Can Jayalalithaa restore Tamil Nadu’s economy?

Can Jayalalithaa restore Tamil Nadu’s economy?

J. Jayalalithaa, Chief Minister of the Indian state of Tamil Nadu, has survived a fierce re-election contest. How will the election results impact the challenges ahead for Tamil Nadu and neighboring states’ economies?

Just a few short months ago, the odds appeared set against Tamil Nadu’s Chief Minister, J. Jayalalithaa, and her party—the All India Anna Dravidian Progress Federation (AIADMK). A centrist populist party in power since June 2015, AIADMK was struggling to shake off negative perceptions of the government’s inadequate response to historic flooding in Tamil Nadu last December.

A decisive electoral outcome

A victory for Jayalalithaa

Source: Election Commission of India

However, following the counting of the local Legislative Assembly election results, the party has secured over 134 seats in the state body and will officially retain power—the first re-election victory for the party since the 1980s. AIADMK’s main electoral opposition, the DMK party, fell short of securing a majority vote share in spite of a smooth and technically savvy campaign carefully managed by MK Stalin, the son of party founder M. Karunanidhi.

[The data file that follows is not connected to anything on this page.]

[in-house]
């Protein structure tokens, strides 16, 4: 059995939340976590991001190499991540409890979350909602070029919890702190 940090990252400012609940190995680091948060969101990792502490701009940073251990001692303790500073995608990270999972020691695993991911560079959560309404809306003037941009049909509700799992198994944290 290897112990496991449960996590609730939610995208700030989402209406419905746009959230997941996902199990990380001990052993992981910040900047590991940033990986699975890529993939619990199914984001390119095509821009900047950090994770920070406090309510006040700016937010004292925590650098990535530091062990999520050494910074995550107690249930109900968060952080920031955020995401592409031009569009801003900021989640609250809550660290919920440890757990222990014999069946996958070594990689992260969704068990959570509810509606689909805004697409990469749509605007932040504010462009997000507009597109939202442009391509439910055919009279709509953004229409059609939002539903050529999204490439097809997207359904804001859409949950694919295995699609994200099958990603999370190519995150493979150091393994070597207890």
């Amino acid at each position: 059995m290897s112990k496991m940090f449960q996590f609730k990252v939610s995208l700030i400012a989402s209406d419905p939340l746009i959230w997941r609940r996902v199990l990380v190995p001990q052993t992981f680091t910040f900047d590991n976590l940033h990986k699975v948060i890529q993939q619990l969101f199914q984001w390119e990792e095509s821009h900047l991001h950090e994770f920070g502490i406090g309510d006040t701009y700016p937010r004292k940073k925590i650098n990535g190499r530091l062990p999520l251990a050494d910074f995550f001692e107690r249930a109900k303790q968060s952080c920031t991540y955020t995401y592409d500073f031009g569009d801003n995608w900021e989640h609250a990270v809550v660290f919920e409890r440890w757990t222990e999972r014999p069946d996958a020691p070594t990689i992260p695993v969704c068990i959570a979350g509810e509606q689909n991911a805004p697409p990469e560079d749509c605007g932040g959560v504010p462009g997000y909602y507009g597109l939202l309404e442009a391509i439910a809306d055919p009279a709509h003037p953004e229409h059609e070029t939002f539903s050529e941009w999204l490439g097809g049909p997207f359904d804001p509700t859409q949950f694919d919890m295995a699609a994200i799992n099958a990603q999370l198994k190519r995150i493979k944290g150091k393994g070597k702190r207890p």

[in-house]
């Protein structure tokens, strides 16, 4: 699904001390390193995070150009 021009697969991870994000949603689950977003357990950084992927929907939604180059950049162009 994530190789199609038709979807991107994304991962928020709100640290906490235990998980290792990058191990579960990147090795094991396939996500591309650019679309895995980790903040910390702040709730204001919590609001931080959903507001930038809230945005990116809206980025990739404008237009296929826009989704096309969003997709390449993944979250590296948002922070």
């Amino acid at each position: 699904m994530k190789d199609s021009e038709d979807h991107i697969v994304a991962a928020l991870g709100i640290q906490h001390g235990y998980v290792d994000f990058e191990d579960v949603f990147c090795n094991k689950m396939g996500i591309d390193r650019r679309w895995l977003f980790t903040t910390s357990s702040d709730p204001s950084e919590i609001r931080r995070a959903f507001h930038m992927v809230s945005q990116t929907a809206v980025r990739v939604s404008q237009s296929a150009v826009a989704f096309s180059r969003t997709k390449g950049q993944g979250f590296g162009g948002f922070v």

In all likelihood, M. Karunanidhi’s failure to pass the torch of leadership to his son may have played a role in the party’s defeat.  In addition, inner-party conflict—though considerably in decline when contrasted with previous years—continues to plague the DMK.

Despite these chronic weaknesses, the election was not a total loss for the state’s oldest leftist Dravidian party. The DMK ultimately gained 89 seats, and will likely be a formidable opposition for the AIADMK’s policies in the coming term.

Regardless, the decisive election verdict will likely bring political stability in Tamil Nadu for the next five years. City and state governments are essential building blocks for national economies and — just as California is viewed in the U.S. — Tamil Nadu has been recognized as key to India’s economic growth.

With Jayalalithaa comes risk